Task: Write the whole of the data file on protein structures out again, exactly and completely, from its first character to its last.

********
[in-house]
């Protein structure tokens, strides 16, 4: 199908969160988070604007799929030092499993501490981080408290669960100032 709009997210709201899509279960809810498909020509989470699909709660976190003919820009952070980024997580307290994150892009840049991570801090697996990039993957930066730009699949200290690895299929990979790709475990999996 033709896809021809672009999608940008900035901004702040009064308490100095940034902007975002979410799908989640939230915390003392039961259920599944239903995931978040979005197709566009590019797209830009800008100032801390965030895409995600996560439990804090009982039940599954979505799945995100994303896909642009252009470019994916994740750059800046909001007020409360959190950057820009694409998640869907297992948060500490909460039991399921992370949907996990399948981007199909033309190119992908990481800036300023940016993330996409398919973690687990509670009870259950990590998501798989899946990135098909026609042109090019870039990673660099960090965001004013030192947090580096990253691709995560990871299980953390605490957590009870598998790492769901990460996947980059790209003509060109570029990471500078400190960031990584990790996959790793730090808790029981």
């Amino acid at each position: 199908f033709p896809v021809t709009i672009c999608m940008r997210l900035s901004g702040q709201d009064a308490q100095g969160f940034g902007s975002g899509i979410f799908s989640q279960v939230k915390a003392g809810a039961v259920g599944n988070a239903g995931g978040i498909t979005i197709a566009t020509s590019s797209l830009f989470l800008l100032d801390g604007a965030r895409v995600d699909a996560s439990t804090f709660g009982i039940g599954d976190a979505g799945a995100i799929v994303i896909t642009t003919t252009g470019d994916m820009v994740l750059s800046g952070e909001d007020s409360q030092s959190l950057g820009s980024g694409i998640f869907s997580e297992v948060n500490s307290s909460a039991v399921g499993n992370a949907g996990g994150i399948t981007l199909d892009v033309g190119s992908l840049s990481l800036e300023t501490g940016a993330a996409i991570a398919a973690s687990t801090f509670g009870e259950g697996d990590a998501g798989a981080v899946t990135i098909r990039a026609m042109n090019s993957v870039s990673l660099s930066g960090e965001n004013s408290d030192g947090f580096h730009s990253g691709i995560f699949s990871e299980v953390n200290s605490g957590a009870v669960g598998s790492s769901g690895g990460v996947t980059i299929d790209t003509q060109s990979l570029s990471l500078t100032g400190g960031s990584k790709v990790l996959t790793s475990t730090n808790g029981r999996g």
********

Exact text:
[in-house]
């Protein structure tokens, strides 16, 4: 199908969160988070604007799929030092499993501490981080408290669960100032 709009997210709201899509279960809810498909020509989470699909709660976190003919820009952070980024997580307290994150892009840049991570801090697996990039993957930066730009699949200290690895299929990979790709475990999996 033709896809021809672009999608940008900035901004702040009064308490100095940034902007975002979410799908989640939230915390003392039961259920599944239903995931978040979005197709566009590019797209830009800008100032801390965030895409995600996560439990804090009982039940599954979505799945995100994303896909642009252009470019994916994740750059800046909001007020409360959190950057820009694409998640869907297992948060500490909460039991399921992370949907996990399948981007199909033309190119992908990481800036300023940016993330996409398919973690687990509670009870259950990590998501798989899946990135098909026609042109090019870039990673660099960090965001004013030192947090580096990253691709995560990871299980953390605490957590009870598998790492769901990460996947980059790209003509060109570029990471500078400190960031990584990790996959790793730090808790029981």
């Amino acid at each position: 199908f033709p896809v021809t709009i672009c999608m940008r997210l900035s901004g702040q709201d009064a308490q100095g969160f940034g902007s975002g899509i979410f799908s989640q279960v939230k915390a003392g809810a039961v259920g599944n988070a239903g995931g978040i498909t979005i197709a566009t020509s590019s797209l830009f989470l800008l100032d801390g604007a965030r895409v995600d699909a996560s439990t804090f709660g009982i039940g599954d976190a979505g799945a995100i799929v994303i896909t642009t003919t252009g470019d994916m820009v994740l750059s800046g952070e909001d007020s409360q030092s959190l950057g820009s980024g694409i998640f869907s997580e297992v948060n500490s307290s909460a039991v399921g499993n992370a949907g996990g994150i399948t981007l199909d892009v033309g190119s992908l840049s990481l800036e300023t501490g940016a993330a996409i991570a398919a973690s687990t801090f509670g009870e259950g697996d990590a998501g798989a981080v899946t990135i098909r990039a026609m042109n090019s993957v870039s990673l660099s930066g960090e965001n004013s408290d030192g947090f580096h730009s990253g691709i995560f699949s990871e299980v953390n200290s605490g957590a009870v669960g598998s790492s769901g690895g990460v996947t980059i299929d790209t003509q060109s990979l570029s990471l500078t100032g400190g960031s990584k790709v990790l996959t790793s475990t730090n808790g029981r999996g």